|Publication number||US4208072 A|
|Application number||US 05/943,640|
|Publication date||Jun 17, 1980|
|Filing date||Sep 19, 1978|
|Priority date||Sep 19, 1978|
|Publication number||05943640, 943640, US 4208072 A, US 4208072A, US-A-4208072, US4208072 A, US4208072A|
|Inventors||Alex O. Iskendarian|
|Original Assignee||Iskendarian Alex O|
|Export Citation||BiBTeX, EndNote, RefMan|
|Patent Citations (5), Referenced by (36), Classifications (15)|
|External Links: USPTO, USPTO Assignment, Espacenet|
Heretofore, many efforts have been made to form stools or supports for furniture from thin plastic sheet material using two generally conical sections in such a way that the stool or support sections can be stacked in a compact manner when not in use. Such prior effects are exemplified by the patents to Martinelli, U.S. Pat. No. 3,850,117; Watson, U.S. Pat. No. 3,230,909; and Olsson, U.S. Pat. No. 3,230,910. The structure described in these patents was designed to provide a solution for the problem of forming a stool or table support from a thin plastic sheet material which can be easily assembled and disassembled and stacked when not in use. However, none of the solutions to this problem heretofore known, was satisfactory. Some stools required nuts and bolts to assemble the parts together. This, in the case of furniture designed for repeated assembly and disassembly, was objectionable because the fasteners could be lost. In other cases, the interlocking structures of the sections was not sturdy enough to withstand repeated assembly and disassembly and stacking. The reason the interlocking sections were not strong enough was because they were formed from a thin plastic sheet material which became deformed after the sections had been assembled and disassembled a few times. This deformation prevented the sections from being assembled together in any secure way.
The object of this invention is to overcome the disadvantages inherent in prior structures by providing a strong stool or support which can be formed from thin plastic materials and which can be assembled and disassembled without deformation and without the use of tools, and which can be stacked repeatedly without affecting the ability of the sections to hold together in a secure manner.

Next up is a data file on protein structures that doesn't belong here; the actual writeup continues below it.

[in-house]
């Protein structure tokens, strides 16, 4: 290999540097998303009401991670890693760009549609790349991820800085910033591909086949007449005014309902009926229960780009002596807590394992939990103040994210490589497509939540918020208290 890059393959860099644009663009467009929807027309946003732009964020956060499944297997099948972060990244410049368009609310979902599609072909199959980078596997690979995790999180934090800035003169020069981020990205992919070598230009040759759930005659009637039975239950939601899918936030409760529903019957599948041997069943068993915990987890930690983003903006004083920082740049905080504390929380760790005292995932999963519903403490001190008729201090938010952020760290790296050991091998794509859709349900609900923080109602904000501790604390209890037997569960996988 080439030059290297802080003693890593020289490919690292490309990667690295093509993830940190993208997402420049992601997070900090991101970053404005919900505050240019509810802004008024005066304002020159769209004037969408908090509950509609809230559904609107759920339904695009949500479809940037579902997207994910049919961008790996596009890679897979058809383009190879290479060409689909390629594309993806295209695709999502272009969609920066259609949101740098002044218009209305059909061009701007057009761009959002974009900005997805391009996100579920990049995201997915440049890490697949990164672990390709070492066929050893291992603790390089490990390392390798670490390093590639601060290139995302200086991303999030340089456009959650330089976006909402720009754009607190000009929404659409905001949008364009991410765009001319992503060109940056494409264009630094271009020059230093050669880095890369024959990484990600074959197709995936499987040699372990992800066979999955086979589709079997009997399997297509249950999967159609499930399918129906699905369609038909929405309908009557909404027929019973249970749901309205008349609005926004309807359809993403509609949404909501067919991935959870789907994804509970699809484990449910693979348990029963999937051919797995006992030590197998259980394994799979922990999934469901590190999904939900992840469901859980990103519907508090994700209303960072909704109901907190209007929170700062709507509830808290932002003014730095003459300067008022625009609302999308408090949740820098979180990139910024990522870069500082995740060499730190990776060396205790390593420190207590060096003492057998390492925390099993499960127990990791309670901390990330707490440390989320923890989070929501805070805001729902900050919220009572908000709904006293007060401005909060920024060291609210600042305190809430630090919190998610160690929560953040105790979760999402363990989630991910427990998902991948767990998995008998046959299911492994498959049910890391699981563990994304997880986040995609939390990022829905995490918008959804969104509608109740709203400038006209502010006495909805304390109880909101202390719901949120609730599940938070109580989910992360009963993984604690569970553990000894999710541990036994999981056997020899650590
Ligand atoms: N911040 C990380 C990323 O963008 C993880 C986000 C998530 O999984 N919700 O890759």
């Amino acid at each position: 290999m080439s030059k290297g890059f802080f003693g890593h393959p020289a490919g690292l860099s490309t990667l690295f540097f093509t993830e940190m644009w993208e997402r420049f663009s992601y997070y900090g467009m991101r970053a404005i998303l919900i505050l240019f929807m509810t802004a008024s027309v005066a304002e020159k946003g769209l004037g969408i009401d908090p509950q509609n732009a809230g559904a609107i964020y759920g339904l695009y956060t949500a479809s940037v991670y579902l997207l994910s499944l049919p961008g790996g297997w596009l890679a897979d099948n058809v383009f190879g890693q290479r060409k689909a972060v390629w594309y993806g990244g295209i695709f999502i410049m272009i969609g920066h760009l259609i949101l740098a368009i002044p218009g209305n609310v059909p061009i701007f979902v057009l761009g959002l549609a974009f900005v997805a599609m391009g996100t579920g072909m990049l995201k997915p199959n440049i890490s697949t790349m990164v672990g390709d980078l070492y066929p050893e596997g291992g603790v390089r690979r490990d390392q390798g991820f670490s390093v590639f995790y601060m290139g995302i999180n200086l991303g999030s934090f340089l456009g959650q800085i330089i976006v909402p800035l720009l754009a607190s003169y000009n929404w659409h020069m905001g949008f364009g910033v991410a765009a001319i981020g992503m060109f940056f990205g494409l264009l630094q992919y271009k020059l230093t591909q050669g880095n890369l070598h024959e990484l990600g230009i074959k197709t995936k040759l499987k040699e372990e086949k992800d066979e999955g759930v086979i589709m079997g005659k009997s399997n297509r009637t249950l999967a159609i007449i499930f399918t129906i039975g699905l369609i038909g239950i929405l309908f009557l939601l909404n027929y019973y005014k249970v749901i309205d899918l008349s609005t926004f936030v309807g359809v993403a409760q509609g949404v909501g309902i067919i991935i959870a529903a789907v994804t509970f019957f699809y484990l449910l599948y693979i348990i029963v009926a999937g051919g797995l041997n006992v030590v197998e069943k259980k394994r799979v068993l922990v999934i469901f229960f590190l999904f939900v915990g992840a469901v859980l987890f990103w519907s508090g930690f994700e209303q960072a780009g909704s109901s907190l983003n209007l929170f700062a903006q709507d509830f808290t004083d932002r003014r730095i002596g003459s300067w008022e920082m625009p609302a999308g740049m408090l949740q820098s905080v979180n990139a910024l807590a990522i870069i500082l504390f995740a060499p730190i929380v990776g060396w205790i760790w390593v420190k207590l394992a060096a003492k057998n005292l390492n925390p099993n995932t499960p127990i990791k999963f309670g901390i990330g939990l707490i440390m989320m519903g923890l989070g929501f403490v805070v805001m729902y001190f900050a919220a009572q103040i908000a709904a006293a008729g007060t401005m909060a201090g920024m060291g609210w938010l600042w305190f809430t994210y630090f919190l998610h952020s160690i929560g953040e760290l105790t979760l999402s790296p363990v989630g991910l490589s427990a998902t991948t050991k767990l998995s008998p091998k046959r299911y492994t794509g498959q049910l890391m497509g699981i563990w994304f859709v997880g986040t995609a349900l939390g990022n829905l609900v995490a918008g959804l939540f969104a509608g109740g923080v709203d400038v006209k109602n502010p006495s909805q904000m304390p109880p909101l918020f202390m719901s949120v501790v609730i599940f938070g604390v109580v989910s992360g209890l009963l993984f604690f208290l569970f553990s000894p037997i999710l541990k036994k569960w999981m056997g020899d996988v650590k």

This and other objects of this invention will become more apparent when better understood in the light of the accompanying drawings and specifications wherein:
FIG. 1 is a perspective view of a stool constructed according to the principles of this invention.
FIG. 2 is an exploded perspective view of the stool shown in FIG. 1.
FIG. 3 is a sectional view taken on the line 3--3 of FIG. 2.
FIG. 4 is a sectional elevational view of the stool shown in FIG. 1.
FIG. 5 is a partial sectional view of the stool shown in FIG. 1 showing the relationships of portions of the sections in assembled relation but with no weight on the stool.
FIG. 6 is the same view as FIG. 5 but showing how the controlled deformation of the sections under weight provide added strength to the stool.
FIG. 7 is a sectional view taken on line 7--7 of FIG. 4.
FIG. 8 shows the principles of this invention applied to a bar stool.
FIG. 9 shows the principles of this invention applied to a support for a table.
FIG. 10 is a perspective view showing a spacer used in the construction of a table shown in FIG. 9.
FIG. 11 shows the sections in stacked relationship.
FIG. 12 is an exploded elevational view of the stool with portions of section 14 broken away to reveal the centrally disposed support pedestal.
FIG. 13 is an exploded elevational view taken on line 13--13 of FIG. 12, rotating the stool 90°, with parts broken away in section 12 to reveal the upper support pedestal and with projection 22 of section 14 removed to reveal the inner surface of section 20.
Referring now to FIG. 1 of the drawings, a support or pedestal for a stool indicated generally by the reference numeral 10 comprises identical portions 12 and 14 in the form of generally truncated conical sections. Each section has a radially projecting flange 16 at the lower or base end. The upper or small base end 18 of each section is provided with projections 20 and 22 and a complimentary shaped recess 24 and 26, see FIG. 2. As seen, projections 20 and 22 extend above the plane of the small base 18.